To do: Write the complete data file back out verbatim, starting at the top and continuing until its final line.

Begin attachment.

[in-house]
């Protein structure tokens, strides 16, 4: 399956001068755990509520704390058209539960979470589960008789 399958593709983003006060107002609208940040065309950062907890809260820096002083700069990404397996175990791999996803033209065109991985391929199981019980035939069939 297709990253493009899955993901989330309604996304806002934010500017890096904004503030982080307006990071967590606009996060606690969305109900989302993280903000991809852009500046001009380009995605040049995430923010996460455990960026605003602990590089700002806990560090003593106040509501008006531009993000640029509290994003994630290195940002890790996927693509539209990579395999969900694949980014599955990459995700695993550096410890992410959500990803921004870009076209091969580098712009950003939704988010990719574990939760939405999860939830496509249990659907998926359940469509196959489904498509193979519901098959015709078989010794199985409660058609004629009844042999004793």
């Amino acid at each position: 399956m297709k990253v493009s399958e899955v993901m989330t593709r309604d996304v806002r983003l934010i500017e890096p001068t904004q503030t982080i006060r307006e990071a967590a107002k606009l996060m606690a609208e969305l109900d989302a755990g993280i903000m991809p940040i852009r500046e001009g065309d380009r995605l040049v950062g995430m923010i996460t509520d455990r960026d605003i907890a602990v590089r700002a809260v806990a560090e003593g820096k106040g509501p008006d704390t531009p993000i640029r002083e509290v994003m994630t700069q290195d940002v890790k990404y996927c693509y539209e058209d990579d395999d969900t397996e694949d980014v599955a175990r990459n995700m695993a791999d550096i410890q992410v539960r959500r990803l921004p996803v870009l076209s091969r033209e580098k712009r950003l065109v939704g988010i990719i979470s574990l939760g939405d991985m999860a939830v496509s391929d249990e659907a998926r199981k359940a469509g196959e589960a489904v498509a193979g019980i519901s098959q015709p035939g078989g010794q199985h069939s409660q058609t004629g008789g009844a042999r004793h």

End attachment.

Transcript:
[in-house]
């Protein structure tokens, strides 16, 4: 399956001068755990509520704390058209539960979470589960008789 399958593709983003006060107002609208940040065309950062907890809260820096002083700069990404397996175990791999996803033209065109991985391929199981019980035939069939 297709990253493009899955993901989330309604996304806002934010500017890096904004503030982080307006990071967590606009996060606690969305109900989302993280903000991809852009500046001009380009995605040049995430923010996460455990960026605003602990590089700002806990560090003593106040509501008006531009993000640029509290994003994630290195940002890790996927693509539209990579395999969900694949980014599955990459995700695993550096410890992410959500990803921004870009076209091969580098712009950003939704988010990719574990939760939405999860939830496509249990659907998926359940469509196959489904498509193979519901098959015709078989010794199985409660058609004629009844042999004793």
């Amino acid at each position: 399956m297709k990253v493009s399958e899955v993901m989330t593709r309604d996304v806002r983003l934010i500017e890096p001068t904004q503030t982080i006060r307006e990071a967590a107002k606009l996060m606690a609208e969305l109900d989302a755990g993280i903000m991809p940040i852009r500046e001009g065309d380009r995605l040049v950062g995430m923010i996460t509520d455990r960026d605003i907890a602990v590089r700002a809260v806990a560090e003593g820096k106040g509501p008006d704390t531009p993000i640029r002083e509290v994003m994630t700069q290195d940002v890790k990404y996927c693509y539209e058209d990579d395999d969900t397996e694949d980014v599955a175990r990459n995700m695993a791999d550096i410890q992410v539960r959500r990803l921004p996803v870009l076209s091969r033209e580098k712009r950003l065109v939704g988010i990719i979470s574990l939760g939405d991985m999860a939830v496509s391929d249990e659907a998926r199981k359940a469509g196959e589960a489904v498509a193979g019980i519901s098959q015709p035939g078989g010794q199985h069939s409660q058609t004629g008789g009844a042999r004793h």